Last year, the Pittsburgh Pirates traded away Tom Gorzelanny, then later signed Brian Burres as compensation. Friday night’s game was the first test of the direct impact of the two moves. So how did the Pirates do?

Not so well. Burres pitched four innings, one less than Gorzelanny. And he gave up six runs, one more than Tom Gorzelanny. Clearly, the Pirates had given up something with this sequence of events.

But the team was not punished for this foolishness with a loss. That’s because the one-two punch of Andy McCutchen and Garrett Jones punched out seven runs, enough to defeat the six-run scoring Cubs by themselves.

And they chased Gorzelanny after his usual five innings. The remaining three runs were gravy.

A good trade of established players for prospects is one where you get some immediate, or at least visible, value, plus something at the back end. An example was that of Nate McLouth for Charlie Morton, Gorkys Hernandez, and Jeff Locke.

Morton represented about two thirds of the value of McLouth in 2009, meaning that the difference can be made up by either Hernandez or Locke.

If both of them are contributory, or one in a big way, the Pirates would have come out ahead on the deal. The Pirates lose only if both are “busts,” meaning that their exposure is one-third of player.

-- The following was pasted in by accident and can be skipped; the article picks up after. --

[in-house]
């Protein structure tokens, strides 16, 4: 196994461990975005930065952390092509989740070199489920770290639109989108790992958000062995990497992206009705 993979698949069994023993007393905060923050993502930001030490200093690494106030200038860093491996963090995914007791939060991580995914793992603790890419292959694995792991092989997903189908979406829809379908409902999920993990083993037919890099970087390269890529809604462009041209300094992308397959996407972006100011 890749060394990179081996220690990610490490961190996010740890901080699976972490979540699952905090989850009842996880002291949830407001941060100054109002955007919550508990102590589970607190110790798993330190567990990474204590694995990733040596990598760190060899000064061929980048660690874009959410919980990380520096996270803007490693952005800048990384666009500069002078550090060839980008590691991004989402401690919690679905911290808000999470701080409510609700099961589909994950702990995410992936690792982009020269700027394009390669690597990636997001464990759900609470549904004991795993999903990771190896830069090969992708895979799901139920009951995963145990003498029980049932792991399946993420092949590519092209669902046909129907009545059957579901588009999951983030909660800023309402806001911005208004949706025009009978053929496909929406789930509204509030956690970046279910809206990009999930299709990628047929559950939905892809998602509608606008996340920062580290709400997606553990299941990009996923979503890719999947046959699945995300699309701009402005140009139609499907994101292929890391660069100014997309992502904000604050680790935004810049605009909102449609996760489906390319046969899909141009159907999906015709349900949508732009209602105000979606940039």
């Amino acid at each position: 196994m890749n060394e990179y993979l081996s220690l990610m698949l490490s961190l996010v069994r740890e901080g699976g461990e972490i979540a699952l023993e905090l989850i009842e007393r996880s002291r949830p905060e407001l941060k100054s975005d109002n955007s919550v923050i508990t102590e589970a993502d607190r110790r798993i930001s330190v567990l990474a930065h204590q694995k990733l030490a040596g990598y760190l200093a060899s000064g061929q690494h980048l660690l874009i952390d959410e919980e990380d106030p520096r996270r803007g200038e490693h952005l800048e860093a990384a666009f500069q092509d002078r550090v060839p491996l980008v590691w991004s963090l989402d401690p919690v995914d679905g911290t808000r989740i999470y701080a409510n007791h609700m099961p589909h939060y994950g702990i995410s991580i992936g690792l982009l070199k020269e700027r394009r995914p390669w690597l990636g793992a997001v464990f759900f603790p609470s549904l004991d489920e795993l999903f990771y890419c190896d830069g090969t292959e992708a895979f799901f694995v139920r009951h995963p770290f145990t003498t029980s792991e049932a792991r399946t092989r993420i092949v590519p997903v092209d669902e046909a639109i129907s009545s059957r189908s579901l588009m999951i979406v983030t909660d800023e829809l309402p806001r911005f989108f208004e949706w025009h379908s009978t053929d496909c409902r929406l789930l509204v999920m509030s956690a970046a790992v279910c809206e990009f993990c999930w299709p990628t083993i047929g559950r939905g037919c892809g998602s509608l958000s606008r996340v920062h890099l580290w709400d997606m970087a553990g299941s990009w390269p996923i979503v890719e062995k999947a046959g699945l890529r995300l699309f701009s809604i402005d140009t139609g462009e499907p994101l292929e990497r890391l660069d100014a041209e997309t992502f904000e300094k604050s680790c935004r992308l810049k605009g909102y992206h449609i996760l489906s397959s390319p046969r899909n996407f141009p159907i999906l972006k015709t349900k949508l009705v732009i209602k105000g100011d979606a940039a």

If Burres, a serviceable but somewhat inferior pitcher, had been part of the Gorzelanny deal, with Kevin Hart and Josh Harrison performing the function of “Gorkys Hernandez and Jeff Locke,” I’d say it was a pretty good swap.

But that’s not how the trade evolved. It was initially Gorzelanny for Hart and Harrison (netting out the two relievers. And “their” reliever, John Grabow, pitched against us in Friday’s game while “ours,” Jose Ascanio, is on the disabled list.) Burres was signed by the Pirates later, separately.

Meaning that they initially made a bad deal, and then “lucked out” by being able to partly, though not entirely, repair it with the signing of Burres.

The Pirates won’t always be this lucky, meaning that it behooves them not to make such bad deals in the first place.


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